Because we knew the company and had a long history with them. Flex started as a family business. In 2000 it was sold to an American company, and then was sold to various private equity (PE) firms because of inconsistent positioning by the previous owner. We had been keen on it for many years, and formulated a strategy to get the deal inked. We hired people from a financial advisory company, lawyers and had a team of HR experts conduct due diligence. We talked to a PE firm several years ago, but they came up with a price beyond what we were willing to pay. After a detailed analysis, we came to the conclusion that the company would not survive the next three years, at most. Less than a year later, the company’s problems worsened and we bid for it, competing against over 10 companies from mainland China as well as Germany and France. There are many reasons Flex chose us. We had already been its sole supplier in China for 8 years, and our products’ quality matches its brand. In the simplest terms, the acquisition is merely a change in our role: from supplier to owner. We had already established deep mutual trust. Second, we promised Flex to keep their brand name, the original management team, the factory, the original German quality, and we have reached an agreement on the company’s future plans. Now the integration process has begun and Chervon will soon send a team of 10 to 20 people to Germany to see how to lead the company into a better future.

TheLINK: What challenges do you anticipate, in the years ahead, during practical implementation of the deal?

Among the team that will be going to Germany will be some of our finance managers. There are not many among them who have the necessary international experience, so this may be one of the most immediate challenges. There will likely also be conflicts over working hours. German workers are very professional during the 8 hours usually worked, but during the integration process, there will be a heavier work load for everyone, which will require working extra hours. They may not be happy about this so we need to handle this carefully without interfering too much at the management level. It will require delicate communication skills. 

TheLINK: Do you anticipate that this integration process will be easier because Chervon was international in its mind-set from the very beginning? What steps have you taken, over the years, to be a truly global enterprise?

Our holding company is in Hong Kong, and we have a number of independent directors. We set up a company in the US a decade ago, and in 2007 we entered the European market. Maybe it’s because we started as a foreign trade company, but globalization has been a very natural process for us. Our official working language has been English from the first day of the company. Since we have marketing companies in the US as well as several countries in Europe, we have had to face the challenges that come with cultural differences. Now we have purchased Flex, which has so many blue-collar workers, and it will be a challenge in future cross-cultural communication. But we have a compact HR system to address the problem. Cultural conflicts are unavoidable in the beginning, but people will understand each other in the long run if we have a sound working system and open minds.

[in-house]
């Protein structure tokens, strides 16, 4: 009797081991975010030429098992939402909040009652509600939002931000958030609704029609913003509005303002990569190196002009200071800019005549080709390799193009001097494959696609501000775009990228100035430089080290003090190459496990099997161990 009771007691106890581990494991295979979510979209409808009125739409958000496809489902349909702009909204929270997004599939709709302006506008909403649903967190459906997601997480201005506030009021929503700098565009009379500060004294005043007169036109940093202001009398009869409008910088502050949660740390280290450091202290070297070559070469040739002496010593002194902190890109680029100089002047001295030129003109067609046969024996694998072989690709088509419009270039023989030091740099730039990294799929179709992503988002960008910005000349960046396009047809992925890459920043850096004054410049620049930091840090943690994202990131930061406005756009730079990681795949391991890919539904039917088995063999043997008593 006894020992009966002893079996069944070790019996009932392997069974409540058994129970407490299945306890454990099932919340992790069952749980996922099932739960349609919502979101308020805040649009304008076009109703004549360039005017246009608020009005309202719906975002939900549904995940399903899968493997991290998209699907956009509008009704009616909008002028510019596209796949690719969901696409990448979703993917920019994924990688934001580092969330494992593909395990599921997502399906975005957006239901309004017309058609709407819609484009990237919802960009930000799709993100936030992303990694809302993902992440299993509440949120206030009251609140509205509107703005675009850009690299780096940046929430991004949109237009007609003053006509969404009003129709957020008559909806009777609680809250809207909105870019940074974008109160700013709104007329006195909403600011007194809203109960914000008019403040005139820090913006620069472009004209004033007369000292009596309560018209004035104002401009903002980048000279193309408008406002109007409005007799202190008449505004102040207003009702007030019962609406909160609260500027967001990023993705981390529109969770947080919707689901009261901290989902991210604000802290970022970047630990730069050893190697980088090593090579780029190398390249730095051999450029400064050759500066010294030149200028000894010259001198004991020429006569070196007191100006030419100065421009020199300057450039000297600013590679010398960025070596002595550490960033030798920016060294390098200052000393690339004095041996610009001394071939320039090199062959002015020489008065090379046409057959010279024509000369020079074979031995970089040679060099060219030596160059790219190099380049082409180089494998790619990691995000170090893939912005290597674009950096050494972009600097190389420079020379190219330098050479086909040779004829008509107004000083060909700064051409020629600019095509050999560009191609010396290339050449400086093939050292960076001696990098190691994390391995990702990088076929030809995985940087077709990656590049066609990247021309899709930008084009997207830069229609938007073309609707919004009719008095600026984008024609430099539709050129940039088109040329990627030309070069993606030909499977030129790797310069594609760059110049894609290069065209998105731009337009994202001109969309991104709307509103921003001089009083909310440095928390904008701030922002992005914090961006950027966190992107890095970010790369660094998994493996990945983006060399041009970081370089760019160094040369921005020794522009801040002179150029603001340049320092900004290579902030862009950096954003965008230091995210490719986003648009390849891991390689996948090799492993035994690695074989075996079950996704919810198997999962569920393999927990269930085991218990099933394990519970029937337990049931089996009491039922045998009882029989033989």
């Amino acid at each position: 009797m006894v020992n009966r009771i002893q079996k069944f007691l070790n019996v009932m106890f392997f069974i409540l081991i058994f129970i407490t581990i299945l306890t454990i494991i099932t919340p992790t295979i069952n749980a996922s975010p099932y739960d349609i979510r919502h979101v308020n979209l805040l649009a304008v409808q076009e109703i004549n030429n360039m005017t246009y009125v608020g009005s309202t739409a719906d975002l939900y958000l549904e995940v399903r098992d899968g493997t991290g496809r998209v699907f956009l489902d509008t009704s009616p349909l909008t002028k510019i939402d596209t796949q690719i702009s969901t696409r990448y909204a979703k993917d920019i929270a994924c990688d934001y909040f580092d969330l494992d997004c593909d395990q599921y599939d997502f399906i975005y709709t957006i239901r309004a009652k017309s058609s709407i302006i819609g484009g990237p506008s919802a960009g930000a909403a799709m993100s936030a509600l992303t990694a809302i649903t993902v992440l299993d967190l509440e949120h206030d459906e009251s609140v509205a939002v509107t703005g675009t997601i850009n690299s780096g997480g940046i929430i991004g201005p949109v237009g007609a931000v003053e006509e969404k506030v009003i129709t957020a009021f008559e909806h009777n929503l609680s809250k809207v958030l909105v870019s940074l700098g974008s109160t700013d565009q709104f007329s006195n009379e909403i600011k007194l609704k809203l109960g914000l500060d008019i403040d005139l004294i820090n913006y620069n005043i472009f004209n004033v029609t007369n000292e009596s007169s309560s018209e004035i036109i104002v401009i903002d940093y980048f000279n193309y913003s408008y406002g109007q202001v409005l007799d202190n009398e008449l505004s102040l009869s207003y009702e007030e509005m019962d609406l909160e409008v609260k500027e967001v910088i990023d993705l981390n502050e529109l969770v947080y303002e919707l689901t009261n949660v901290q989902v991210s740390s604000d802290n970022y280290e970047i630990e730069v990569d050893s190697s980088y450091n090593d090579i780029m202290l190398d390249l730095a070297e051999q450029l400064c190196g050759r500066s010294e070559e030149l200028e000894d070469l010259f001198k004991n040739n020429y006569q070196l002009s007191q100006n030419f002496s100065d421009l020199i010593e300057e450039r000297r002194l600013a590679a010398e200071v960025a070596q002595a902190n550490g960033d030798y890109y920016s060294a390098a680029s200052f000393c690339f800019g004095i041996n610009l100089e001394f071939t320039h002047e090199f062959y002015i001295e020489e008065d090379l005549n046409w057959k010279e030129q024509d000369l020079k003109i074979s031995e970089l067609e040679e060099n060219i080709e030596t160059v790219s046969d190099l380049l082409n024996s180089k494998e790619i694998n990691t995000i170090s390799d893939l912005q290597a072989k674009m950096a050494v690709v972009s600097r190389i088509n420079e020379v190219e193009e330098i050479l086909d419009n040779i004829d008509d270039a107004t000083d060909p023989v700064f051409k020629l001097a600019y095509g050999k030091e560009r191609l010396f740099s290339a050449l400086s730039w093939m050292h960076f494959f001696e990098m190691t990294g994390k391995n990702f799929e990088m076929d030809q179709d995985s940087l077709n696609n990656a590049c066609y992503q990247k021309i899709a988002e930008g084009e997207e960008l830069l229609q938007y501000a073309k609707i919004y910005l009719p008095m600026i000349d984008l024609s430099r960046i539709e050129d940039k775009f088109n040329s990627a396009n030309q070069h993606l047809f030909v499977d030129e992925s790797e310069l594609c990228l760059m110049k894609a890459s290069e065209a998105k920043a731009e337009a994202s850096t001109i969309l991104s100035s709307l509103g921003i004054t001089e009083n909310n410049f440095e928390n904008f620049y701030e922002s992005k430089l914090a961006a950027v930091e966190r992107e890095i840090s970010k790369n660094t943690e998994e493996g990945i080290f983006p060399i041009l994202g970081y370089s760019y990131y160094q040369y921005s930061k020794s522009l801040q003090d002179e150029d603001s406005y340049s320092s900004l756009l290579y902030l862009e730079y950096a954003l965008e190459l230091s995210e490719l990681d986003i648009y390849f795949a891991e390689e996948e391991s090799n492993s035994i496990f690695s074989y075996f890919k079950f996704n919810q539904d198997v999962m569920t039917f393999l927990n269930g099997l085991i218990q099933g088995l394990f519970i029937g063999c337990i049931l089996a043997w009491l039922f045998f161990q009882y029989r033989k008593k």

TheLINK: How important is innovation for Chervon and what role will it play in the company’s efforts abroad?

Innovation has always been extremely important to us. The theme for our 20th anniversary celebration is “innovation and change”. Twenty years ago, Chervon was established against the backdrop of the birth of the made in China era. But we represented the quality and innovation aspects of being China-made instead of being merely a low-price product provider. For example, in Flex, there are only about 10 design and R&D engineers, but in Chervon the number is more than 200. We have enriched the product category with our inventions. Chinese companies are capable of innovation, the problem with China-made is branding.

Chinese companies who want to go global should stride forward more boldly. If you are ready, go. The most important thing is to gather more and more strength to raise your core competitiveness.

TheLINK: You obviously have a lot of practical industry knowledge. How was that complemented by the CEIBS CEO programme?

CEIBS is where I was systematically trained to do business for the first time ever. CEIBS is the best business school in China, and it needs to do more to offer this expertise globally.  I attended the programme in 2008, and over the years I have steadily applied the knowledge I learnt from CEIBS to my daily work. I am really grateful to the professors.

Also, CEIBS has an extremely powerful alumni network; my partners are all in the circle. CEIBS has opened up a new world for me.

 

Entreprenrurial Spirit, Volume 1, 2014